In Intercom, we have “Conversations” which contain “Conversation Parts” (the individual messages within a threaded Intercom conversation). Each conversation part has a type, like a status such as Open, Close, Assign, User Reply, Teammate Reply, etc. Text can be formatted, articles can be inserted, and conversation parts can be both chat messages or emails sent to Intercom’s inbox.

Each of these Conversation Parts has an author and body (and sometimes a subject). The integration posts these parts in a Slack channel, sometimes as part of a conversation and sometimes just as a notification.

We defined four concepts to serve as the foundation of the rendering pipeline:

  1. Renderer: receives a context object, and calls the matching Renderable
  2. Context: a container that contains objects a Renderable would need to render
  3. Renderable: renders, builds and produces a Slack API-compatible message
  4. Transformation: a transformation applies certain logic to parse and output Slack-compatible content

A Renderer can select and choose a Renderable based on the Context provided, in which the Renderable in turn applies one or more Transformation(s).

For example, a Note in Intercom (which is essentially an internal-only note in a conversation that is only visible to you and your teammates, and not your customer), will use the “PartRenderer” class, which will create a Note object and then call its render method. A simplified version could look like:

This is how a Note part looks like in Slack after the rendering:

The Note part handles its own rendering providing that it has the suitable “Context” passed to it. The “Context” could contain, the conversation part, author, body, assignee, etc.

Every part in principle goes through this cycle:

  1. Receive “Context”
  2. Parse HTML body provided (using Nokogiri)
  3. Run a series of defined transformations
  4. Build and return a Slack message with attachments

A quick look at the Note part skeleton could look like:

The Note part (and other parts) don’t have to redefine most of the rendering logic as it is common between many part types. Instead, the Reply class (base class) can do that job.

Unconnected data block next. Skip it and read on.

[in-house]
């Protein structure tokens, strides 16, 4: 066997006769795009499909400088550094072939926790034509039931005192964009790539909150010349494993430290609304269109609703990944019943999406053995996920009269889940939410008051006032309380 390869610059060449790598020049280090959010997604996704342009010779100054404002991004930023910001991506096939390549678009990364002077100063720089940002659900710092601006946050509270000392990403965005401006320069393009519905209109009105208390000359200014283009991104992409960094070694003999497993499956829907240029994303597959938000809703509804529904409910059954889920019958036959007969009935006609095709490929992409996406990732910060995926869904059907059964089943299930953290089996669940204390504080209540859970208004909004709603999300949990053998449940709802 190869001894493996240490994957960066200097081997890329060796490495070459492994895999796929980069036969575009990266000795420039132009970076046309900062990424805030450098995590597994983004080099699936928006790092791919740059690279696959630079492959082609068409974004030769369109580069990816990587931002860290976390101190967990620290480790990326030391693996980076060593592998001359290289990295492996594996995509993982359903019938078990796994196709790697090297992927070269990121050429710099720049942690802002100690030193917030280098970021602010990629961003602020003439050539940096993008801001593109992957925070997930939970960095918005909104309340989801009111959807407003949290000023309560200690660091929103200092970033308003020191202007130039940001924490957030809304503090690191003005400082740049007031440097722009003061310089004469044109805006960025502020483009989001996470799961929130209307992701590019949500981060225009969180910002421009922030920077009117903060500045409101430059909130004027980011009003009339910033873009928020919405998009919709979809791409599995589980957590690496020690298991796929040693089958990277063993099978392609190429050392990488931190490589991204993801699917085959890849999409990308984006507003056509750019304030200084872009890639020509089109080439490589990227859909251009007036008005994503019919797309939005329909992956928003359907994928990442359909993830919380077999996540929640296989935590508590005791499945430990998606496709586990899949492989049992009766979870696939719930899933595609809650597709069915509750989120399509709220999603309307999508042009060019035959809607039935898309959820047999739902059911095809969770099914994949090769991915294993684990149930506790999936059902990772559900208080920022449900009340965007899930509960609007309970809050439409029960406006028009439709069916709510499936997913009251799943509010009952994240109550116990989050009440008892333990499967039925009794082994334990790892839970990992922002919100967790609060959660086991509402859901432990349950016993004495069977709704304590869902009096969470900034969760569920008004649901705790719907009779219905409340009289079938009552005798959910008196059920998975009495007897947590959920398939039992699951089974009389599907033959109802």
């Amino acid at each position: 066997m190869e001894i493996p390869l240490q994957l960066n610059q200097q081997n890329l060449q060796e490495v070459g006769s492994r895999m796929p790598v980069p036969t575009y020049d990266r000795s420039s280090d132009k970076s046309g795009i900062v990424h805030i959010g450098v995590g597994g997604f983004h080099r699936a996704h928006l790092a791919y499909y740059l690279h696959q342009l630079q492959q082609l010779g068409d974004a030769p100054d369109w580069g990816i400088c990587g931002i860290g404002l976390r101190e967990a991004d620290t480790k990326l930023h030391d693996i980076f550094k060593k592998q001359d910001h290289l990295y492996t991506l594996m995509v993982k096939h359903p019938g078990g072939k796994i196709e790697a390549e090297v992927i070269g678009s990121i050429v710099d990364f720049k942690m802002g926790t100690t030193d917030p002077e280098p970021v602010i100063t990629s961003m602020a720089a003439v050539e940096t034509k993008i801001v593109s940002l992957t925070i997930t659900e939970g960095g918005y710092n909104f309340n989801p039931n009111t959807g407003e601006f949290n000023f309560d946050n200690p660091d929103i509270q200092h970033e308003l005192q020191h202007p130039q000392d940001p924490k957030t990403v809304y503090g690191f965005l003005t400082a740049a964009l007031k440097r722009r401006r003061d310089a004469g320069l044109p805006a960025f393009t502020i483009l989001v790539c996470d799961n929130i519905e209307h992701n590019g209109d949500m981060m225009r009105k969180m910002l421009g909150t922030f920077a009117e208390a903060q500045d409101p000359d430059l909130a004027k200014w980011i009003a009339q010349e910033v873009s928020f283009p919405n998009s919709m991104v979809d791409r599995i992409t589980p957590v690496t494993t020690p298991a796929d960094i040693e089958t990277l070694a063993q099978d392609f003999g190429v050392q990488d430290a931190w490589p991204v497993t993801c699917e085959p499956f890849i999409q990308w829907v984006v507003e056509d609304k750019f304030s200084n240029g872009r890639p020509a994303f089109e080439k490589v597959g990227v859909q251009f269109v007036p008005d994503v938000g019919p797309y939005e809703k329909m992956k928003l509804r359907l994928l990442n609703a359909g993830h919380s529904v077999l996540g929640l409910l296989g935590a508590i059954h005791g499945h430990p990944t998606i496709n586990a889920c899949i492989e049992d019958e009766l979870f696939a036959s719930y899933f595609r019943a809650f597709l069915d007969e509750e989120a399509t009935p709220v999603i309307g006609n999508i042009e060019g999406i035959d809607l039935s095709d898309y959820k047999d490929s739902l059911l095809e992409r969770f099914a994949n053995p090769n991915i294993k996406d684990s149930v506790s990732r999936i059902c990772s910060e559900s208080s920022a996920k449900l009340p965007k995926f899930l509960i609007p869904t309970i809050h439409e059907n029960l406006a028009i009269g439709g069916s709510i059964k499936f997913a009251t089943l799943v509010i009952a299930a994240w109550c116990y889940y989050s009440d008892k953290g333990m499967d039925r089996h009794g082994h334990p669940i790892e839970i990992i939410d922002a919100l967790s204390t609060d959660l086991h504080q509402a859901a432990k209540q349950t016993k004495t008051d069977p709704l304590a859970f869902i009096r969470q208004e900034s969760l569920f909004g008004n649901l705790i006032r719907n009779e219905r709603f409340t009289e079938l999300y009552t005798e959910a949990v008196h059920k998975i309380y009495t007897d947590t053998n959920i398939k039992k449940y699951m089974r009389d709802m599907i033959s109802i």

Five tips to make rendering easier

Whilst building this pipeline, we learnt some tips and tricks that might be useful if you need to consider rendering in your own integration:

1. Slack Markdown has some differences to standard Markdown. For example, a bold would be single asterisk, instead of double. We wrote a transformation for content format — a simplistic version using Nokogiri to replace headers with bold text could look like:

2. Slack shared files are by default private, though an attachment file needs to be accessible to Intercom’s end user when it is shared in a Slack channel that is mapped to an Intercom conversation. A little trick helped by using the files.sharedPublicURL method.

3. Images (or gifs) can be shared in Intercom’s messenger, and we wanted to make sure these images could be easily previewed in Slack. We used the image_url attribute in a Slack message attachment:

4. The chat.update method is useful for ensuring that the message posted on Slack is always update to date and with relevant context, and the Slack message fallback attribute was also helpful for ensuring Slack notifications have the right content.

5. We found the slack-markdown Ruby gem useful to render markdown content from Slack to Intercom, and we extended it with a couple of extra transformations too.

Extending slack-markdown gem Processor class and adding more filters:

In the end, we ended up with a successful integration that renders content seamlessly between Intercom and Slack.

an example of rendering a reply between Intercom and Slack

Hopefully, our learnings from this process will help inform your own decisions about rendering content in your integration, and save you some time along the way!